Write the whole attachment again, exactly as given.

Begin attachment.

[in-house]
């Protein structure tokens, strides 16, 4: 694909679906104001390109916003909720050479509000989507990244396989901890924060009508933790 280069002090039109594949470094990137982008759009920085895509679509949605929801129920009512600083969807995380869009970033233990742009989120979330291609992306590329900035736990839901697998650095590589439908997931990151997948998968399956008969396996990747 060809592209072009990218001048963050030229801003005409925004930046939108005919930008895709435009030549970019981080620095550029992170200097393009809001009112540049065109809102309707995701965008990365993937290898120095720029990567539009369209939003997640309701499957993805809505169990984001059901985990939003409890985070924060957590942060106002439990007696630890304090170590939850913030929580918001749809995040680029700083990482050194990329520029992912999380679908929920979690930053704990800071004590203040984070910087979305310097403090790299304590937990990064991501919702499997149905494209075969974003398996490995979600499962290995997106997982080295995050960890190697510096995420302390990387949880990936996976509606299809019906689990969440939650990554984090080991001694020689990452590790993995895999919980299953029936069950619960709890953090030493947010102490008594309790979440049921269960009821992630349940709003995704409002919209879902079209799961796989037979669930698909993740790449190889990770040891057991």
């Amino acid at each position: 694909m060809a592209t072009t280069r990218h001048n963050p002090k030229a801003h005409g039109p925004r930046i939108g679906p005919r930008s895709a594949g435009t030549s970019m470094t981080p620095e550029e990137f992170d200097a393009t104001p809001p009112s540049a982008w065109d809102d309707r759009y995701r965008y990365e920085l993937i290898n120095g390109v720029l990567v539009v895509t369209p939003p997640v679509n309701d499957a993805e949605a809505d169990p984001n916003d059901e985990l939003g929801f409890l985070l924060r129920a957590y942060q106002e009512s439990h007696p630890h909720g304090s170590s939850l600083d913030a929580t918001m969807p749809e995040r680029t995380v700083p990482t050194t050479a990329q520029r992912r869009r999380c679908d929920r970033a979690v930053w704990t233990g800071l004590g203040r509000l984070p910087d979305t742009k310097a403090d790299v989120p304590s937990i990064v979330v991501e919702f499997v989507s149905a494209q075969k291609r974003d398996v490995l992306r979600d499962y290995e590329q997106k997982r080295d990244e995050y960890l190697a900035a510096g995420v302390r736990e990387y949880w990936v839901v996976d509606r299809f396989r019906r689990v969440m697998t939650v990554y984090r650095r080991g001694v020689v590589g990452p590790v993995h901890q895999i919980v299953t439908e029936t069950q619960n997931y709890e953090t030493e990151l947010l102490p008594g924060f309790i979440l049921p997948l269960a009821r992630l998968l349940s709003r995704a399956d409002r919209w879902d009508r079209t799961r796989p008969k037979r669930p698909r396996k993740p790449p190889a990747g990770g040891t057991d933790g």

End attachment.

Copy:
[in-house]
């Protein structure tokens, strides 16, 4: 694909679906104001390109916003909720050479509000989507990244396989901890924060009508933790 280069002090039109594949470094990137982008759009920085895509679509949605929801129920009512600083969807995380869009970033233990742009989120979330291609992306590329900035736990839901697998650095590589439908997931990151997948998968399956008969396996990747 060809592209072009990218001048963050030229801003005409925004930046939108005919930008895709435009030549970019981080620095550029992170200097393009809001009112540049065109809102309707995701965008990365993937290898120095720029990567539009369209939003997640309701499957993805809505169990984001059901985990939003409890985070924060957590942060106002439990007696630890304090170590939850913030929580918001749809995040680029700083990482050194990329520029992912999380679908929920979690930053704990800071004590203040984070910087979305310097403090790299304590937990990064991501919702499997149905494209075969974003398996490995979600499962290995997106997982080295995050960890190697510096995420302390990387949880990936996976509606299809019906689990969440939650990554984090080991001694020689990452590790993995895999919980299953029936069950619960709890953090030493947010102490008594309790979440049921269960009821992630349940709003995704409002919209879902079209799961796989037979669930698909993740790449190889990770040891057991």
């Amino acid at each position: 694909m060809a592209t072009t280069r990218h001048n963050p002090k030229a801003h005409g039109p925004r930046i939108g679906p005919r930008s895709a594949g435009t030549s970019m470094t981080p620095e550029e990137f992170d200097a393009t104001p809001p009112s540049a982008w065109d809102d309707r759009y995701r965008y990365e920085l993937i290898n120095g390109v720029l990567v539009v895509t369209p939003p997640v679509n309701d499957a993805e949605a809505d169990p984001n916003d059901e985990l939003g929801f409890l985070l924060r129920a957590y942060q106002e009512s439990h007696p630890h909720g304090s170590s939850l600083d913030a929580t918001m969807p749809e995040r680029t995380v700083p990482t050194t050479a990329q520029r992912r869009r999380c679908d929920r970033a979690v930053w704990t233990g800071l004590g203040r509000l984070p910087d979305t742009k310097a403090d790299v989120p304590s937990i990064v979330v991501e919702f499997v989507s149905a494209q075969k291609r974003d398996v490995l992306r979600d499962y290995e590329q997106k997982r080295d990244e995050y960890l190697a900035a510096g995420v302390r736990e990387y949880w990936v839901v996976d509606r299809f396989r019906r689990v969440m697998t939650v990554y984090r650095r080991g001694v020689v590589g990452p590790v993995h901890q895999i919980v299953t439908e029936t069950q619960n997931y709890e953090t030493e990151l947010l102490p008594g924060f309790i979440l049921p997948l269960a009821r992630l998968l349940s709003r995704a399956d409002r919209w879902d009508r079209t799961r796989p008969k037979r669930p698909r396996k993740p790449p190889a990747g990770g040891t057991d933790g």